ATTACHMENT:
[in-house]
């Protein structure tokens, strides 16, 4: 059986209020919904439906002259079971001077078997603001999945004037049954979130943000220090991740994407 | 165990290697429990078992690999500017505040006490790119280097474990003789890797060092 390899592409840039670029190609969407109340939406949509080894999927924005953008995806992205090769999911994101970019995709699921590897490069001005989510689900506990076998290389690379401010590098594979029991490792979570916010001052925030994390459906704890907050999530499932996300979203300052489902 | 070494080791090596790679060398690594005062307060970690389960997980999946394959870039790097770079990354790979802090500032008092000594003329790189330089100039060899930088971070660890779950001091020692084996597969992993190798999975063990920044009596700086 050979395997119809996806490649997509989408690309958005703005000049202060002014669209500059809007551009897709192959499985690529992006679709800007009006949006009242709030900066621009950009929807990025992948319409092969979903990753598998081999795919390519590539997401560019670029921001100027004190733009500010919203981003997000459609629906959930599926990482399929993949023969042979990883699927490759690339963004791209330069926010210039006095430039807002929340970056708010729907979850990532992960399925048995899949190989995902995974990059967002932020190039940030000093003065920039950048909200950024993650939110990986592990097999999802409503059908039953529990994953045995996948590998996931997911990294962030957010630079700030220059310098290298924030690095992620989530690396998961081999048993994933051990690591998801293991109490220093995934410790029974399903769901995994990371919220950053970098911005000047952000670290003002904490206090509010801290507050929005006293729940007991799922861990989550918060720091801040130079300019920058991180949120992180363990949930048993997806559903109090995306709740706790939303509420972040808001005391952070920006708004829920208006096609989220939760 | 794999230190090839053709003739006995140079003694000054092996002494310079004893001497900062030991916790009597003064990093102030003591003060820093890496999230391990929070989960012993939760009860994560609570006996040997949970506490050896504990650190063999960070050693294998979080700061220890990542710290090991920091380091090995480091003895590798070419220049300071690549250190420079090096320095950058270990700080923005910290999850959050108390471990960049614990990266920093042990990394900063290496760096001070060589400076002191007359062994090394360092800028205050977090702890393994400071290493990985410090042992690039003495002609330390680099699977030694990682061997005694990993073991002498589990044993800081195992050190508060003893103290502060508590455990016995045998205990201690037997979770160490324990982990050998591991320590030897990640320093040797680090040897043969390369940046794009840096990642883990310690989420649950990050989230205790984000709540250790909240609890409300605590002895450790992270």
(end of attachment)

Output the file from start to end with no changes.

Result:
[in-house]
């Protein structure tokens, strides 16, 4: 059986209020919904439906002259079971001077078997603001999945004037049954979130943000220090991740994407 | 165990290697429990078992690999500017505040006490790119280097474990003789890797060092 390899592409840039670029190609969407109340939406949509080894999927924005953008995806992205090769999911994101970019995709699921590897490069001005989510689900506990076998290389690379401010590098594979029991490792979570916010001052925030994390459906704890907050999530499932996300979203300052489902 | 070494080791090596790679060398690594005062307060970690389960997980999946394959870039790097770079990354790979802090500032008092000594003329790189330089100039060899930088971070660890779950001091020692084996597969992993190798999975063990920044009596700086 050979395997119809996806490649997509989408690309958005703005000049202060002014669209500059809007551009897709192959499985690529992006679709800007009006949006009242709030900066621009950009929807990025992948319409092969979903990753598998081999795919390519590539997401560019670029921001100027004190733009500010919203981003997000459609629906959930599926990482399929993949023969042979990883699927490759690339963004791209330069926010210039006095430039807002929340970056708010729907979850990532992960399925048995899949190989995902995974990059967002932020190039940030000093003065920039950048909200950024993650939110990986592990097999999802409503059908039953529990994953045995996948590998996931997911990294962030957010630079700030220059310098290298924030690095992620989530690396998961081999048993994933051990690591998801293991109490220093995934410790029974399903769901995994990371919220950053970098911005000047952000670290003002904490206090509010801290507050929005006293729940007991799922861990989550918060720091801040130079300019920058991180949120992180363990949930048993997806559903109090995306709740706790939303509420972040808001005391952070920006708004829920208006096609989220939760 | 794999230190090839053709003739006995140079003694000054092996002494310079004893001497900062030991916790009597003064990093102030003591003060820093890496999230391990929070989960012993939760009860994560609570006996040997949970506490050896504990650190063999960070050693294998979080700061220890990542710290090991920091380091090995480091003895590798070419220049300071690549250190420079090096320095950058270990700080923005910290999850959050108390471990960049614990990266920093042990990394900063290496760096001070060589400076002191007359062994090394360092800028205050977090702890393994400071290493990985410090042992690039003495002609330390680099699977030694990682061997005694990993073991002498589990044993800081195992050190508060003893103290502060508590455990016995045998205990201690037997979770160490324990982990050998591991320590030897990640320093040797680090040897043969390369940046794009840096990642883990310690989420649950990050989230205790984000709540250790909240609890409300605590002895450790992270």